I huffed off to The Traveller’s Club for tea with the conductor James Ross, whose recent projects in Turkey have done more to recontextualise canonical art than any amount of screeching on Twitter.
For the last three years, Dr Ross has been organising concerts for the Buyukada Ensemble on the eponymous island in the Sea of Marmara, bringing together young musicians from Turkey, London and Hamburg to perform works by Debussy and Schoenberg amongst others. Dr Ross is passionate about the potential of classical music for achieving soft diplomacy and the sell-out audiences on Buyukada, many of whom have never attended a classical concert, seem to agree. We drank our Earl Grey under the club’s magnificent Venetian Swordsman painting and counted up its Arabic, Byzantine, Ottoman and Christian references — cultural appropriation at its finest.
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The Hope Theatre in Islington was staging Wally Sewell’s sly, surreal two-hander, Power Luncheon, dramatizing three wartime encounters between Winston Churchill and George VI. Peter Saracen as a cringing Cockney king was as striking as Edmund Dehn’s stentorian Churchill was convincing (though I did wonder if the great man would really have sported a ready-made bow tie).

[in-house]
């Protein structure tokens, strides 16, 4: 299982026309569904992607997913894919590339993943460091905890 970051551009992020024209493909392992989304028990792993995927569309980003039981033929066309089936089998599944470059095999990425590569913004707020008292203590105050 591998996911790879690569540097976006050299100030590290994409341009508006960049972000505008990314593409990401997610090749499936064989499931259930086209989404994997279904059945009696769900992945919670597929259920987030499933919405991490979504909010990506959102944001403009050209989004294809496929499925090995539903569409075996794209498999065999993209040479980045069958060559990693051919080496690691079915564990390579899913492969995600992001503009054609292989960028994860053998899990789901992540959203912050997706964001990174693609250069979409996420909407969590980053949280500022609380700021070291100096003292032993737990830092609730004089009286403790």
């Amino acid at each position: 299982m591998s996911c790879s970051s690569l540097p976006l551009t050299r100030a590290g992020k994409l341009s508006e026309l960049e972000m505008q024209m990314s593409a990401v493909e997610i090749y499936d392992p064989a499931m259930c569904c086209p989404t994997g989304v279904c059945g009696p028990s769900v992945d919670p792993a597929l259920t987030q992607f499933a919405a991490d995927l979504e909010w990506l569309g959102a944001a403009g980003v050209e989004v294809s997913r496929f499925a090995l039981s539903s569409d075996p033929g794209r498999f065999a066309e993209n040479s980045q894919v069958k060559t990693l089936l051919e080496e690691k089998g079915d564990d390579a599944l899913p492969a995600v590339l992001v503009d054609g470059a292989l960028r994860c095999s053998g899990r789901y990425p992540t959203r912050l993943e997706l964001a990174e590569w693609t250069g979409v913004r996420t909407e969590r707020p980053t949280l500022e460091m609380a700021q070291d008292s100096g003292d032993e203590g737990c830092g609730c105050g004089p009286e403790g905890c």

Perhaps it’s more obvious to a visitor, but England’s continued obsession with the Second World War strikes an odd note in contemporary London. It was a fine play, but it didn’t illuminate much that after The Crown and Gary Oldman in a fat suit we didn’t already know, and the subject seemed so entirely disconnected from the realities of the living city.
In the words of my colleague Andrew Roberts, “the Second World War is simply the most fascinating thing that happened in the twentieth century”, but what does it say about British culture at present that it has to endlessly rehearse a sense of unity, identity and pride which cohered more than 70 years ago?